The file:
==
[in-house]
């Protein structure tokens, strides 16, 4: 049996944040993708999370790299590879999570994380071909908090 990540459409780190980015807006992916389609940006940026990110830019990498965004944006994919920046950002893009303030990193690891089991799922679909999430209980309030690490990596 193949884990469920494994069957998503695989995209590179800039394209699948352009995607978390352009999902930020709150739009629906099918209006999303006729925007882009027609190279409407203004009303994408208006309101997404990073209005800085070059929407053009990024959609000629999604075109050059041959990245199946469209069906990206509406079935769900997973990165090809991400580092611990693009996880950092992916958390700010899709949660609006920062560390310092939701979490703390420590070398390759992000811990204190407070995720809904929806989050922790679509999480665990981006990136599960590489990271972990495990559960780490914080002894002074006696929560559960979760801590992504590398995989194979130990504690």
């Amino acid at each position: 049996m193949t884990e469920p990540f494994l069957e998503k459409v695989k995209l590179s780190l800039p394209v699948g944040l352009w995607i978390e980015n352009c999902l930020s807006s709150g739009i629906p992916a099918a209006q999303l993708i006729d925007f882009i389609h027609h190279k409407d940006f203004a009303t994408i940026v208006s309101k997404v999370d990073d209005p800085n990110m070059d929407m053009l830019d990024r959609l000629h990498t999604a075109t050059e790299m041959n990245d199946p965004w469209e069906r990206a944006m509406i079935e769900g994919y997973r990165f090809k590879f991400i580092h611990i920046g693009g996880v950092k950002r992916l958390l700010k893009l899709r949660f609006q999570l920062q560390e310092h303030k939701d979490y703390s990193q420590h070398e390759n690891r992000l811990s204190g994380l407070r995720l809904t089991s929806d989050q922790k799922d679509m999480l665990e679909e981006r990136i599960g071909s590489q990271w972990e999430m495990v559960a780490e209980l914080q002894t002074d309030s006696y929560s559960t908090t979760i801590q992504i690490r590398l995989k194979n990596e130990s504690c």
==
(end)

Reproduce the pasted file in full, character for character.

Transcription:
[in-house]
């Protein structure tokens, strides 16, 4: 049996944040993708999370790299590879999570994380071909908090 990540459409780190980015807006992916389609940006940026990110830019990498965004944006994919920046950002893009303030990193690891089991799922679909999430209980309030690490990596 193949884990469920494994069957998503695989995209590179800039394209699948352009995607978390352009999902930020709150739009629906099918209006999303006729925007882009027609190279409407203004009303994408208006309101997404990073209005800085070059929407053009990024959609000629999604075109050059041959990245199946469209069906990206509406079935769900997973990165090809991400580092611990693009996880950092992916958390700010899709949660609006920062560390310092939701979490703390420590070398390759992000811990204190407070995720809904929806989050922790679509999480665990981006990136599960590489990271972990495990559960780490914080002894002074006696929560559960979760801590992504590398995989194979130990504690």
């Amino acid at each position: 049996m193949t884990e469920p990540f494994l069957e998503k459409v695989k995209l590179s780190l800039p394209v699948g944040l352009w995607i978390e980015n352009c999902l930020s807006s709150g739009i629906p992916a099918a209006q999303l993708i006729d925007f882009i389609h027609h190279k409407d940006f203004a009303t994408i940026v208006s309101k997404v999370d990073d209005p800085n990110m070059d929407m053009l830019d990024r959609l000629h990498t999604a075109t050059e790299m041959n990245d199946p965004w469209e069906r990206a944006m509406i079935e769900g994919y997973r990165f090809k590879f991400i580092h611990i920046g693009g996880v950092k950002r992916l958390l700010k893009l899709r949660f609006q999570l920062q560390e310092h303030k939701d979490y703390s990193q420590h070398e390759n690891r992000l811990s204190g994380l407070r995720l809904t089991s929806d989050q922790k799922d679509m999480l665990e679909e981006r990136i599960g071909s590489q990271w972990e999430m495990v559960a780490e209980l914080q002894t002074d309030s006696y929560s559960t908090t979760i801590q992504i690490r590398l995989k194979n990596e130990s504690c």